- LATERAL ADJUST: In older block planes, you laterally adjust the blade by tapping the sides with a mallet. It can be done, but is pretty finicky. The lateral adjust mechanism on newer block planes makes squaring the plane iron to the sole easy.
LOW ANGLE JACK PLANE
Another low angle plane?! Yes indeed.
Low angle jack planes are incredible all around tools. If I were stuck on a desert island and could only choose one plane, it would be one of these bad puppies.
They might be the most versatile plane out there — making them ideal for woodworkers who aren’t looking to invest thousands of dollars in their hand tool collection.
Like low angle block planes, they have a bed angle of 12° and are used bevel up.
So why am I recommending another bevel-up plane?
Lower cutting angles of attack are generally easier to push through wood and work better on end grain, while higher angles are better for avoiding tearout in figured grain.
With a bevel up plane, you can increase the angle of attack by honing a steeper micro-bevel on the blade for figured wood. You can even have a second iron just for high angle work.
With a standard bench plane, you can increase the cutting angle by putting a back bevel on the iron or with a high angle frog (kind of a pain). But there’s no way to adjust for lower cutting angles.
Because of that, bevel-up planes are more versatile — and can be used for almost all situations as long as the iron is honed to the right angle.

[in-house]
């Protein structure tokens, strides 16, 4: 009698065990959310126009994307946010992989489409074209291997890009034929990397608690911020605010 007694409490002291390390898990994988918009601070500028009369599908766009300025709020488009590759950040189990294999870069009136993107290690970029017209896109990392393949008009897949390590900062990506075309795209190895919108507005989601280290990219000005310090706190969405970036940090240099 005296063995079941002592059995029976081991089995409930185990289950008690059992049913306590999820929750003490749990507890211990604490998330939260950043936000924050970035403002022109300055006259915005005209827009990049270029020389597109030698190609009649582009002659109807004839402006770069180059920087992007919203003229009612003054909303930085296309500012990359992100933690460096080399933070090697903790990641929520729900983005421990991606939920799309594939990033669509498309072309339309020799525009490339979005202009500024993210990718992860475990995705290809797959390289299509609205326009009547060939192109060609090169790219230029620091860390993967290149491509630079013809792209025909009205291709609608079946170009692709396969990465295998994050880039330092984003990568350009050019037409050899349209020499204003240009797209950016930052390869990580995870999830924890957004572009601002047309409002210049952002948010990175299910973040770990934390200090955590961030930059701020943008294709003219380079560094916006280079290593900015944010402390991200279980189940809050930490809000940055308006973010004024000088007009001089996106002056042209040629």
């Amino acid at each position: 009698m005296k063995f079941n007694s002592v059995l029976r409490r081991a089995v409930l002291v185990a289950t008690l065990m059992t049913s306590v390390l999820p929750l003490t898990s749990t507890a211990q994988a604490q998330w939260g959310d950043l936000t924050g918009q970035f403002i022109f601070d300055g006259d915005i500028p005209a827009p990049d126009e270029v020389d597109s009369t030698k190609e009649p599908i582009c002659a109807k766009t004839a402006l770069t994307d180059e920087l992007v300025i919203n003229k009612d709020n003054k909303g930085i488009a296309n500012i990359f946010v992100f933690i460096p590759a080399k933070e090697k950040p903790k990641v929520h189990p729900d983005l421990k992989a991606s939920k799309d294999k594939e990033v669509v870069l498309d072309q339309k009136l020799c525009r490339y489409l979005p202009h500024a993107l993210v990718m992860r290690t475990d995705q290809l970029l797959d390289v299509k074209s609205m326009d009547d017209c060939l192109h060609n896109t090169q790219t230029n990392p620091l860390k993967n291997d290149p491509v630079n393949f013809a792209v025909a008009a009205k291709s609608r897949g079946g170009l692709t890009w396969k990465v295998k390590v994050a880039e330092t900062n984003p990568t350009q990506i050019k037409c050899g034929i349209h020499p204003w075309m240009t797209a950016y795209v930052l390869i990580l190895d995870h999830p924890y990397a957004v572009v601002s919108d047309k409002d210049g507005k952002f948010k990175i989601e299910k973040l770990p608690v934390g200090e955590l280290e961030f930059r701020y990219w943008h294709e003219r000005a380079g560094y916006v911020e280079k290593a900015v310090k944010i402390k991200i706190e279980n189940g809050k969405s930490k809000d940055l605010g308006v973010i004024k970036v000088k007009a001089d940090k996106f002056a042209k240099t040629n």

USES FOR LOW ANGLE JACK PLANES
- SHOOTING BOARDS: With a lower cutting angle ideal for end grain and more weight than a block plane, low angle jack planes are perfect for shooting boards.
- END GRAIN WORK: Make a lot of end grain cutting boards? Use a low angle jack plane to initially smooth the surface before sanding.
- INITIAL FLATTENING AND SMOOTHING: Flattening, edge jointing, smoothing — all can be achieved with a low angle jack plane. You might not get as smooth results as with a standard angle bench plane, but a steeper micro-bevel can get you dang close.
- HIGHLY FIGURED WOOD: If you have a board with haphazard grain direction, put a steep 40° micro-bevel on the blade. Combined with the bed angle, you now have a 52° angle of attack — which is well suited to avoiding tearout in figured wood.
#4 SMOOTHING PLANE
A smoothing plane is probably the last hand plane you need as a hybrid woodworker. But it’s an absolute pleasure to have.
They can give you glassy smooth surfaces that need very little sanding — if any at all.